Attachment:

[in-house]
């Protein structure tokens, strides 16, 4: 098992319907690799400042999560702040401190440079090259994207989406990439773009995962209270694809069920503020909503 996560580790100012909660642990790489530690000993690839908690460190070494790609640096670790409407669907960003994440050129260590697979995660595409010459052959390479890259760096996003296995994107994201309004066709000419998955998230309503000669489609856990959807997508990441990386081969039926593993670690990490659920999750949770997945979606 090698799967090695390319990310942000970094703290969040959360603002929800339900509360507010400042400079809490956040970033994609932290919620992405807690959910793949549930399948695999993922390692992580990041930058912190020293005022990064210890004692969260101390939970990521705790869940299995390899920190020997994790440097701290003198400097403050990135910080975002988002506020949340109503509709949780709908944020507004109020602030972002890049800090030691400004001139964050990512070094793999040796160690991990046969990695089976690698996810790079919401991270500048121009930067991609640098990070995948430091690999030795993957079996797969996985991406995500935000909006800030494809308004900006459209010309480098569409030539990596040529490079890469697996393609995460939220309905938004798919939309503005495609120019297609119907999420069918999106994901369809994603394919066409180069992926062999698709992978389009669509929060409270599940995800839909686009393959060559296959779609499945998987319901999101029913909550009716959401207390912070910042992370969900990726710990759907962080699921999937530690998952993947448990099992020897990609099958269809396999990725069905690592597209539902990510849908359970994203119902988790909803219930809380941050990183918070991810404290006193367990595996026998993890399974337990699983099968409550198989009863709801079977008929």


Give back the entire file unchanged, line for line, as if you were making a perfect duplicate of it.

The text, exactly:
[in-house]
């Protein structure tokens, strides 16, 4: 098992319907690799400042999560702040401190440079090259994207989406990439773009995962209270694809069920503020909503 996560580790100012909660642990790489530690000993690839908690460190070494790609640096670790409407669907960003994440050129260590697979995660595409010459052959390479890259760096996003296995994107994201309004066709000419998955998230309503000669489609856990959807997508990441990386081969039926593993670690990490659920999750949770997945979606 090698799967090695390319990310942000970094703290969040959360603002929800339900509360507010400042400079809490956040970033994609932290919620992405807690959910793949549930399948695999993922390692992580990041930058912190020293005022990064210890004692969260101390939970990521705790869940299995390899920190020997994790440097701290003198400097403050990135910080975002988002506020949340109503509709949780709908944020507004109020602030972002890049800090030691400004001139964050990512070094793999040796160690991990046969990695089976690698996810790079919401991270500048121009930067991609640098990070995948430091690999030795993957079996797969996985991406995500935000909006800030494809308004900006459209010309480098569409030539990596040529490079890469697996393609995460939220309905938004798919939309503005495609120019297609119907999420069918999106994901369809994603394919066409180069992926062999698709992978389009669509929060409270599940995800839909686009393959060559296959779609499945998987319901999101029913909550009716959401207390912070910042992370969900990726710990759907962080699921999937530690998952993947448990099992020897990609099958269809396999990725069905690592597209539902990510849908359970994203119902988790909803219930809380941050990183918070991810404290006193367990595996026998993890399974337990699983099968409550198989009863709801079977008929």